Court orders Netanya to help build Reform synagogue

As per original its commitment, Netanya ordered by Tel Aviv court to provide space for synagogue and renovate at municipality's expense.

By JONAH MANDEL
July 14, 2011 19:21
2 minute read.
SYNAGOGUES ABROAD have begun to incorporate Jerusalem stone.

stone synagogue 58. (photo credit: Courtesy)

 
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The Reform Movement in Israel marked a victory on Thursday, when the Tel Aviv Administrative Court ruled that the city of Netanya must allocate a building for the local Reform community, it committed to do years ago, and renovate it at the municipality’s expense.

For seven years, the Reform “Natan Yah” community has been demanding of the Netanya Municipality to provide it with a structure for prayer, to no avail. In March 2007 the community and the Reform Movement filed suit, demanding the municipality give them a particular building.

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The municipality agreed to give them a different building, and even committed to renovating it, and the Reform Movement withdrew its court action.

In 2008, the lawsuit was renewed after the municipality did not move ahead with its commitment, and the plaintiffs showed that it was the nature of their religious movement that had caused the city to do so.

At the court’s instruction, the city’s allocation council recommended in 2009 that the building go to the Reform community, and all that was needed was the municipality’s approval. At the meeting to that end, however, Netanya Mayor Miriam Feierberg Ikar told her city council that she hadn’t been aware that the city’s welfare division needed the building for a club for 150 at-risk children.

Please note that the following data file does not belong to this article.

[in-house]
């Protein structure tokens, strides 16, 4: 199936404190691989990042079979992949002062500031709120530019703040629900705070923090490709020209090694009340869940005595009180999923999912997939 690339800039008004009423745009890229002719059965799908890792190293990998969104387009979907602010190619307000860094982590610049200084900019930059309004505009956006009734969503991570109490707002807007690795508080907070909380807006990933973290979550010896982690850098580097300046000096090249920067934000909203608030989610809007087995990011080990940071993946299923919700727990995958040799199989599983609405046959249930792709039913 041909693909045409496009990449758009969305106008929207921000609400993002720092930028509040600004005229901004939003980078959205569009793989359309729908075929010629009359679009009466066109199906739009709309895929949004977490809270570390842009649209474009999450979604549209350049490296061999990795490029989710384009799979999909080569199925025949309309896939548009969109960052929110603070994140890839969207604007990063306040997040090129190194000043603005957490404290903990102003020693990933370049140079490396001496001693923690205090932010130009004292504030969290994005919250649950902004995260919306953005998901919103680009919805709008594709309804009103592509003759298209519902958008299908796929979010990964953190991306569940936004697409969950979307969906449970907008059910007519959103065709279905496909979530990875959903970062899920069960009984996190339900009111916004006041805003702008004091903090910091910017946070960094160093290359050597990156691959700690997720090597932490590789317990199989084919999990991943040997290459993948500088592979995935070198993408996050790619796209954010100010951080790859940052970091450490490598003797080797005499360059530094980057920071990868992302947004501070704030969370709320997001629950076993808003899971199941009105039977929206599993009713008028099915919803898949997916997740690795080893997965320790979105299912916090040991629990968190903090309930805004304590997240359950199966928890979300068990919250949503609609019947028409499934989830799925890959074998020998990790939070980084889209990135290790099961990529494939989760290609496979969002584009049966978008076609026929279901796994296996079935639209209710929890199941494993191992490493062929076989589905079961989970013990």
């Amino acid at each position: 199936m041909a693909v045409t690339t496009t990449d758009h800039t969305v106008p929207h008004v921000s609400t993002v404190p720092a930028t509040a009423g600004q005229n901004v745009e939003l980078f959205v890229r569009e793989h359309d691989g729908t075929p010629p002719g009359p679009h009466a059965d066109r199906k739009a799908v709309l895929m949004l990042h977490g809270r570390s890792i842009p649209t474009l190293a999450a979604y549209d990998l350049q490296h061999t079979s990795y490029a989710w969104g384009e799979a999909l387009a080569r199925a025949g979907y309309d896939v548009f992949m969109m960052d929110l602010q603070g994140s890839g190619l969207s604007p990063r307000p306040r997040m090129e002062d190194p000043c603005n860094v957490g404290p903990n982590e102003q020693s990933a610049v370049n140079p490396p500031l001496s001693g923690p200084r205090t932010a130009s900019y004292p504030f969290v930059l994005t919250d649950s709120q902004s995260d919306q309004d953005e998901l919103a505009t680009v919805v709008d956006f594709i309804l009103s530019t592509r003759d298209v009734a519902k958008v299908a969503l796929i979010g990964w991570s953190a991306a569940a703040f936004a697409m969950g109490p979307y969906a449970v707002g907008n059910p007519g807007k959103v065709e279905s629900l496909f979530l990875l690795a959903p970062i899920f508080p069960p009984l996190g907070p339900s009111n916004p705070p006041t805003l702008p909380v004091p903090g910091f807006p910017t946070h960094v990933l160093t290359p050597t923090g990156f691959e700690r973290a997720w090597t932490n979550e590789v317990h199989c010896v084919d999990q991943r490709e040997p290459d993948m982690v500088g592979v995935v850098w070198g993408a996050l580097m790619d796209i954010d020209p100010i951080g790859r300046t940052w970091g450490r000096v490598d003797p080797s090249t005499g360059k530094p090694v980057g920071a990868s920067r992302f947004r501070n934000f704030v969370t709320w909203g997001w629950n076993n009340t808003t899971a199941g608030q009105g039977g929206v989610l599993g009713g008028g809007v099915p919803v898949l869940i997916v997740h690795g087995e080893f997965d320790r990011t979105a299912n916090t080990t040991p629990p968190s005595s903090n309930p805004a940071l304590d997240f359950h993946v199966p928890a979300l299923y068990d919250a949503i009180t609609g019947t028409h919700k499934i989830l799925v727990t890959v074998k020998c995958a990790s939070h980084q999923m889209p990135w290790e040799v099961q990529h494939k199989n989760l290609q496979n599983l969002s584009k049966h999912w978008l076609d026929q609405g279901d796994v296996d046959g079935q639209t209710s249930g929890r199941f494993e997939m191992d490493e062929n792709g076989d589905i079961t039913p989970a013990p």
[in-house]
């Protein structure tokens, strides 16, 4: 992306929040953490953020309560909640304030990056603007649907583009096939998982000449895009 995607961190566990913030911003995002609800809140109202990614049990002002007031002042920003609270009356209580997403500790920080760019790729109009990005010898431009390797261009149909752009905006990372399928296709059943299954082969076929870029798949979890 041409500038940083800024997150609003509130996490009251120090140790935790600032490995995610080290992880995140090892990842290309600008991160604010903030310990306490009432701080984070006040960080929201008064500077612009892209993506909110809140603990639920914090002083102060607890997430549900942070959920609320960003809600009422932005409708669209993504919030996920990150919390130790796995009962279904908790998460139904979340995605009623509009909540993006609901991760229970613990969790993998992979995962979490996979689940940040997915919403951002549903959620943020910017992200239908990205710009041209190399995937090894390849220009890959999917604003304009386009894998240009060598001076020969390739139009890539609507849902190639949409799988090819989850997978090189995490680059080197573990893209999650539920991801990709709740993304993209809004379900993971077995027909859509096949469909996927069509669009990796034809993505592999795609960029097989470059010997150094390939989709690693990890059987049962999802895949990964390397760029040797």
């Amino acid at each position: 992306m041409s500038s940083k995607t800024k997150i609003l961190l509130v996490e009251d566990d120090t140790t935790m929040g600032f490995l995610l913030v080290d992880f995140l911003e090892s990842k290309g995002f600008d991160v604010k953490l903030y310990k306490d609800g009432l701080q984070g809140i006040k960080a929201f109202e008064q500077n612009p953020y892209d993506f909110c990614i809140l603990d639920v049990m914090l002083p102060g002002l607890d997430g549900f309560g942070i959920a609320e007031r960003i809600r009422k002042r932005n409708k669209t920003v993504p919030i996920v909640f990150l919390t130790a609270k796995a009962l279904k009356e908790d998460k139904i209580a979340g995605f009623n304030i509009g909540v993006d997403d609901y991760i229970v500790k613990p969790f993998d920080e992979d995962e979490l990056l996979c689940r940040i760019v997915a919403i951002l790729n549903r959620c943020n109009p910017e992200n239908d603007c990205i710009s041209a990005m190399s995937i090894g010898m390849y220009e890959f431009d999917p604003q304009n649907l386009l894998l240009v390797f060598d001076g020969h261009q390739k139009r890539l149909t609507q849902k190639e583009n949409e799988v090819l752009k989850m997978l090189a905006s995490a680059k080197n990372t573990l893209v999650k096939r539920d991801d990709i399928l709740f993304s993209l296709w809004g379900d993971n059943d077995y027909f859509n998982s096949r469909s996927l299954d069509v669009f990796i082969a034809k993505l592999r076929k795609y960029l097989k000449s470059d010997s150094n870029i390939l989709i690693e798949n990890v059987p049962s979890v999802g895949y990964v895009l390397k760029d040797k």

The council voted to prefer the children over the Reform community.



The court on Thursday gave the city 90 days to hand over the building to the Reform Movement, and ordered the municipality to renovate it at the cost of NIS 100,000 within 120 days, as per its original commitment.

Rabbi Gilad Kariv head of the Reform Movement, said that the decision “corrects a historic injustice against the community and the Reform Movement in Israel, and we hope will turn over a new leaf in the relations between the movement and the city’s institutions.

Residents of Netanya, as any other citizens of Israel, have the right to decide the type of synagogue they subscribe to, and the manner in which they choose to celebrate their Judaism. We hope this verdict will indicate to other municipalities that it is their duty to treat all Jewish streams with egalitarianism and fairness.”

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